• June 19, 2015 at 3:06 pm

        Hi, Laura:

        The blame chair is very random. I might do it in every class one day, or it might not happen for two weeks. Students will even come to me before class and ask for it to be their fault for the day. Sometimes if class is dragging I invoke this strategy right away, and engagement increases immediately. I can also make a person the “blame spotter” so that I’m not always the bad guy. It’s really funny when that spotter hollers out “Pega la mano,” and explains why. Then when el culpable protests, the class will often start chanting “Pega la mano, pega la mano” until el culpable accepts responsibility for the actual offender’s gaffe. It is never taken seriously, but at the same time order and participation is maintained…..and “ja-ja-ja” takes over.

        I really don’t remind students a whole lot. At the beginning of the year I stand at the door like Michael Peto preaches, and I repeat the routine with every student until they get it. It slows down the beginning of class, but the students understand who is in charge in no time. This way reminders aren’t necessary regarding routines for the most part.

        But if reminders are necessary I found that “Pagame Cinco” as Craig Sheehy teaches is my best accountability. The whole class responds after a ‘Pagame.”

        The pega la manos are for very minor offenses that just kinda keep everyone engaged.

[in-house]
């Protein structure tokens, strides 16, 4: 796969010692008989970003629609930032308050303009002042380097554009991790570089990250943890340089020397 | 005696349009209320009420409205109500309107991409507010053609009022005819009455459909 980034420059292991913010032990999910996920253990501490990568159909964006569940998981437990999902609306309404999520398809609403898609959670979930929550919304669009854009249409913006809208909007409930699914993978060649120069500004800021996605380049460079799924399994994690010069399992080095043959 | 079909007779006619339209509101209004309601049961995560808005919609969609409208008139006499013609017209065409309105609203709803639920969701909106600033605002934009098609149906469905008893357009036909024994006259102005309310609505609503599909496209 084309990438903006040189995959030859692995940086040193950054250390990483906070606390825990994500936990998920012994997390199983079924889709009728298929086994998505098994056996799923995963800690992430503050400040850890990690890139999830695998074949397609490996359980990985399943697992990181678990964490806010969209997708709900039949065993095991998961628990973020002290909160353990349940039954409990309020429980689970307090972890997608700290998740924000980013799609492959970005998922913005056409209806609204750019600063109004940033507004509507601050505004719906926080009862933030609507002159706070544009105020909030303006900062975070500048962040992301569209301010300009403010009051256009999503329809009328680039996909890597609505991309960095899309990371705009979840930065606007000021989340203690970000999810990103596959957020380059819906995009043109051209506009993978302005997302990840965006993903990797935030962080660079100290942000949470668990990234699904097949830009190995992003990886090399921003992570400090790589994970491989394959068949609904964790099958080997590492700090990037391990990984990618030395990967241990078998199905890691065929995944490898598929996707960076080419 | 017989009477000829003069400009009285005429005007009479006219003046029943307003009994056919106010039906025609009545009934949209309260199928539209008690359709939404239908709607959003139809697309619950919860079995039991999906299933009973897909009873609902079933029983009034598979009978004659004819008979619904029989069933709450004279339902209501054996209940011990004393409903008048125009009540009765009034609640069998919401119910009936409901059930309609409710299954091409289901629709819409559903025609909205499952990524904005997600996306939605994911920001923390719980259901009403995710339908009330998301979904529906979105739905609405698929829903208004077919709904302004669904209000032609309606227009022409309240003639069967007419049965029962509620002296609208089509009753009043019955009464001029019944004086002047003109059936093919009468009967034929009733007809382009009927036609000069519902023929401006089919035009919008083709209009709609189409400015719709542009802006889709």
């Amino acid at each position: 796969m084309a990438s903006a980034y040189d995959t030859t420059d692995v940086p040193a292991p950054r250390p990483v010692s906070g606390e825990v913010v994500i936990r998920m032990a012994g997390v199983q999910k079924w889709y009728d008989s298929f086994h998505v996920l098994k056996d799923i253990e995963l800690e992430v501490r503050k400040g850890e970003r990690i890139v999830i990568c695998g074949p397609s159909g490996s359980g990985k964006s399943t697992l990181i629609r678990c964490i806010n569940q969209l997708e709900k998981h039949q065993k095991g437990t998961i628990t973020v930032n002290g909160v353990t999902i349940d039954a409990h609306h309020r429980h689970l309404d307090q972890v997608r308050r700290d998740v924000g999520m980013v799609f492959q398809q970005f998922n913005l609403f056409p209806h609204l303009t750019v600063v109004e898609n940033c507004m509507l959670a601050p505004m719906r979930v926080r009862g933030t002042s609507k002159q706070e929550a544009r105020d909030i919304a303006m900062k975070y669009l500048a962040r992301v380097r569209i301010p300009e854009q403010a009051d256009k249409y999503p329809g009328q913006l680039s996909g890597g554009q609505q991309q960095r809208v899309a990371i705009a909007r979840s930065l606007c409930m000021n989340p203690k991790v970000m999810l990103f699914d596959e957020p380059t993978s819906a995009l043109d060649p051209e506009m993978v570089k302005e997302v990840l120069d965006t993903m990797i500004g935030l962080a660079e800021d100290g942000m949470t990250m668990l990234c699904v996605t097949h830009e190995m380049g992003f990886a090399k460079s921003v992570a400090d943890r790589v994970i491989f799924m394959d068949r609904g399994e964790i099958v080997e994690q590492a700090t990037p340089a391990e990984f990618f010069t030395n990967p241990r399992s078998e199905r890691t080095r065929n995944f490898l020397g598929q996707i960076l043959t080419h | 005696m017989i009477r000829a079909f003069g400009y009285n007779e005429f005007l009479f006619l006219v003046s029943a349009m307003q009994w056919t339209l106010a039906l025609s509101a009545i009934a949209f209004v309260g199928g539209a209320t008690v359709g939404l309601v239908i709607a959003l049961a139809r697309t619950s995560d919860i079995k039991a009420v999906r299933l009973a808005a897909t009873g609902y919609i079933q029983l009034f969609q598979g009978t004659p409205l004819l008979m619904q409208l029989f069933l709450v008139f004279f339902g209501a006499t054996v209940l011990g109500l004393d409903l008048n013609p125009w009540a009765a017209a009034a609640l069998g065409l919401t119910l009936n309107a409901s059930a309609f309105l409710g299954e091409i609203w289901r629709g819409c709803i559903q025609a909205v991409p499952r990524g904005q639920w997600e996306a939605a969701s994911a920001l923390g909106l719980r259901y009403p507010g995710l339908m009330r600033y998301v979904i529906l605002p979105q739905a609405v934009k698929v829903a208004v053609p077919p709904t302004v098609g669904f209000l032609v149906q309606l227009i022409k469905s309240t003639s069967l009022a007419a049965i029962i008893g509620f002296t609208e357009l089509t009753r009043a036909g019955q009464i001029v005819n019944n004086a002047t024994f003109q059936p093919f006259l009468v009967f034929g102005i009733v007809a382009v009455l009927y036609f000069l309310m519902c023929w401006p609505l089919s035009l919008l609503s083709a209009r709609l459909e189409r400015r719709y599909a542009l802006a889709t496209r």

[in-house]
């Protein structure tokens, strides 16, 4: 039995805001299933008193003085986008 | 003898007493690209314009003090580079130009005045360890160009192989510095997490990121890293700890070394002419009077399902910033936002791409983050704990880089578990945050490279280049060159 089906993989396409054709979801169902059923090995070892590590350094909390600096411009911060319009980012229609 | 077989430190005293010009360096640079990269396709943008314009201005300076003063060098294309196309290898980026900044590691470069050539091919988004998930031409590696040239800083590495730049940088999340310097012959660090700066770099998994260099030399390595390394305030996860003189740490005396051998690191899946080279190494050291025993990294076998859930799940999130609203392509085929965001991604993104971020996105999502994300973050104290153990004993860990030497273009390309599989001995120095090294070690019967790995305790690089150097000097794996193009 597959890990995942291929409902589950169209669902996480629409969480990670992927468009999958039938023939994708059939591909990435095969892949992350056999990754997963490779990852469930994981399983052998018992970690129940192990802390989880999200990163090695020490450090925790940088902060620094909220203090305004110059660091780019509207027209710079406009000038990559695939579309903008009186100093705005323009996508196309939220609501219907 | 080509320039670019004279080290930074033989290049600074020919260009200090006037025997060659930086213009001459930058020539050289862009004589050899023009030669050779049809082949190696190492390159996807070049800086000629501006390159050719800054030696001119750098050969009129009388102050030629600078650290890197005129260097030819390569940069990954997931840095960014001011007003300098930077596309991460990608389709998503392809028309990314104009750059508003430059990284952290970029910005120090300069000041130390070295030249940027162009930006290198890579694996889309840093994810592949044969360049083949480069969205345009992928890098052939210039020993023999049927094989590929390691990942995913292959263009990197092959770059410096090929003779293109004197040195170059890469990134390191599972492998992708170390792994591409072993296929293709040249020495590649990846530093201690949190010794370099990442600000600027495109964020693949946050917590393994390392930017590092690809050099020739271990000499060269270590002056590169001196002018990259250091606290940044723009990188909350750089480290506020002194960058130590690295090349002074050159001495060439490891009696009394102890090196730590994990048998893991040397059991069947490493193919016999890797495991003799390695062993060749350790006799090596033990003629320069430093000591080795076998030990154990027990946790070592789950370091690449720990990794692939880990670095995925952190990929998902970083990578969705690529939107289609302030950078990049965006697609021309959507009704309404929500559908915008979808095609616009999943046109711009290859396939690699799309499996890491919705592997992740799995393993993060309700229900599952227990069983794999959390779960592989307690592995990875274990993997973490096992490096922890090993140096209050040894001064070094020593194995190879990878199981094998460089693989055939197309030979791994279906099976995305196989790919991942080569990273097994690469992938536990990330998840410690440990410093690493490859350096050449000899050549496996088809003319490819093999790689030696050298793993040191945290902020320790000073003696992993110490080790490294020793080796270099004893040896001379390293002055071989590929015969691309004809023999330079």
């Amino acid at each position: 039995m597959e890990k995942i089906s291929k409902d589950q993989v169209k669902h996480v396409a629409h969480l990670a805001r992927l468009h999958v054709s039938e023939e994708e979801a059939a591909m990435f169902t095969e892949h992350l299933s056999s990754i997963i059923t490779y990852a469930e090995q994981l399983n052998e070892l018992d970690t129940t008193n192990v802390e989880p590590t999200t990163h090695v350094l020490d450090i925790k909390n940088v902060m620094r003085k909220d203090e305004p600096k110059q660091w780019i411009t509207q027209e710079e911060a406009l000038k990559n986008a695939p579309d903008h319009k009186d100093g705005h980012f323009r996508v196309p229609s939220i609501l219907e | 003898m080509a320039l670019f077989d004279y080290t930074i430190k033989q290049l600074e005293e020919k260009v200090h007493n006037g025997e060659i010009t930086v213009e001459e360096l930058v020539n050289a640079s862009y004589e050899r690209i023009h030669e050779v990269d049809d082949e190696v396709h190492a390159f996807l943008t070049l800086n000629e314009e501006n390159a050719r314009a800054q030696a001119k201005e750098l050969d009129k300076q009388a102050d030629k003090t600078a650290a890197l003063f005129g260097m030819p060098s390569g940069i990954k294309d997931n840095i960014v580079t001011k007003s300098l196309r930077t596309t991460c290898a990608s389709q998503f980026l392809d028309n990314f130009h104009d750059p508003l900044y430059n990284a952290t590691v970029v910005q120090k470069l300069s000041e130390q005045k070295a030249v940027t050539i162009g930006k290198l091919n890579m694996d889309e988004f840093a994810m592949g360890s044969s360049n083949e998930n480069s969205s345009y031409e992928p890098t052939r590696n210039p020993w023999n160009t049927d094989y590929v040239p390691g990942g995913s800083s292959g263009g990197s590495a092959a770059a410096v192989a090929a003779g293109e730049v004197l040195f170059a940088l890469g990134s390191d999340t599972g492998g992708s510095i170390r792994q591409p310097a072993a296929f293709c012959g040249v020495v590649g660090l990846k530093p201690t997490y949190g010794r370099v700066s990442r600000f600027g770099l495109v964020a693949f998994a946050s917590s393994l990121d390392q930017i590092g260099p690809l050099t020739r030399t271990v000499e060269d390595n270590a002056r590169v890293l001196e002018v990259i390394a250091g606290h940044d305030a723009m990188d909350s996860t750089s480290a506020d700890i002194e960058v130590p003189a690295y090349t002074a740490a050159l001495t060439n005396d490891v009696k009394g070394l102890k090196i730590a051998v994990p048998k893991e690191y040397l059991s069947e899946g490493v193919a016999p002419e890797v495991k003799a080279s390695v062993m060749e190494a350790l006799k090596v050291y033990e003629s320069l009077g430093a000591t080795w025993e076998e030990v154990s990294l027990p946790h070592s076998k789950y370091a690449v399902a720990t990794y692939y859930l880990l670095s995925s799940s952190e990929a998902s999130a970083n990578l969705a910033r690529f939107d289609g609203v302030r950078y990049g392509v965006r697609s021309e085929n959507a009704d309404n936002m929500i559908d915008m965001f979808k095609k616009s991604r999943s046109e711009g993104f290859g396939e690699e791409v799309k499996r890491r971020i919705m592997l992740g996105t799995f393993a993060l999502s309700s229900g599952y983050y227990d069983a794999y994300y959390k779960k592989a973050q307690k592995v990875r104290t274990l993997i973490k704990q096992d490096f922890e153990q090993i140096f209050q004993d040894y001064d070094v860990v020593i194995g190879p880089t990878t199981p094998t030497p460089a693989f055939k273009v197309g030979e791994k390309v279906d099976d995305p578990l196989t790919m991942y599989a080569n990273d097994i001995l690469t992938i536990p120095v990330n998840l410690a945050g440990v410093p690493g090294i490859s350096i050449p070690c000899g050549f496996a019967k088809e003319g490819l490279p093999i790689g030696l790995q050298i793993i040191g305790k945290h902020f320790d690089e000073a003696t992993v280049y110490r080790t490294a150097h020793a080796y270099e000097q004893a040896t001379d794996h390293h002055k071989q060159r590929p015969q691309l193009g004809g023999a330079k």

I hope this helps.

      • June 30, 2015 at 9:53 pm

        Laura, thanks for your comments! I, too, this year had to take a step back and focus on some basics like you’re saying. That’s what I love about this. It’s a process that depends on our own skill, which gets better with every mistake we make.
        I applaud your courage in going deskless midyear! WOW! That’s some courage! You’re in the great minority, showing yourself willing to make a change you know will lead to greater engagement even though it makes you more vulnerable.
        Maybe that’s what this is all really about for me – vulnerability – that’s where the good change happens, I think.
        So, how will you start the year? Are you going to keep the tables and chairs? Did Mike’s comment give you an idea for the balance ball use? I think that’s definintely an “every once in a while” seat. What do you think?

  • June 18, 2015 at 7:55 pm

    I have one comfy chair among a sea of hard plastic monsters. When I stopped designating it for special students something interesting happened. The kids who would run through the halls to get to my class first and claim the comfy chair were almost always the ones who otherwise would arrive late, or who would sit in back and disengage, or distract. That comfy chair is always placed in the front row of the semi-circles I have facing the stage. Front and center, in fact, yet they still run to claim it.

    Now, just having the chair goes only a little towards building a relationship… so some days they arrive to find the chair folded up in the back of the room. We exchange glances and I smile comically: la silla cómoda necesita descansar hoy. Sometimes I myself am sitting in the chair with a lo siento smile, but other times after they arrive I take out an exercise ball for them to balance their feet on. Really comfortable! It is the daily game that cements a special relationship, especially because this is something that they have chosen to care about.

    • June 30, 2015 at 9:40 pm

      Mike! Yes! It’s the daily back and forth! It’s PLAYful and authentic – hallmarks of real and natural communication. You create a need and desire for kids to understand and respond to what you’re saying. I love it.
      You’ve got something up your sleeve (balance ball) and you shake it up (day off for the chair today!).


      But it comes down to your last line: This is something “they’ve chosen to care about”. That’s it right there!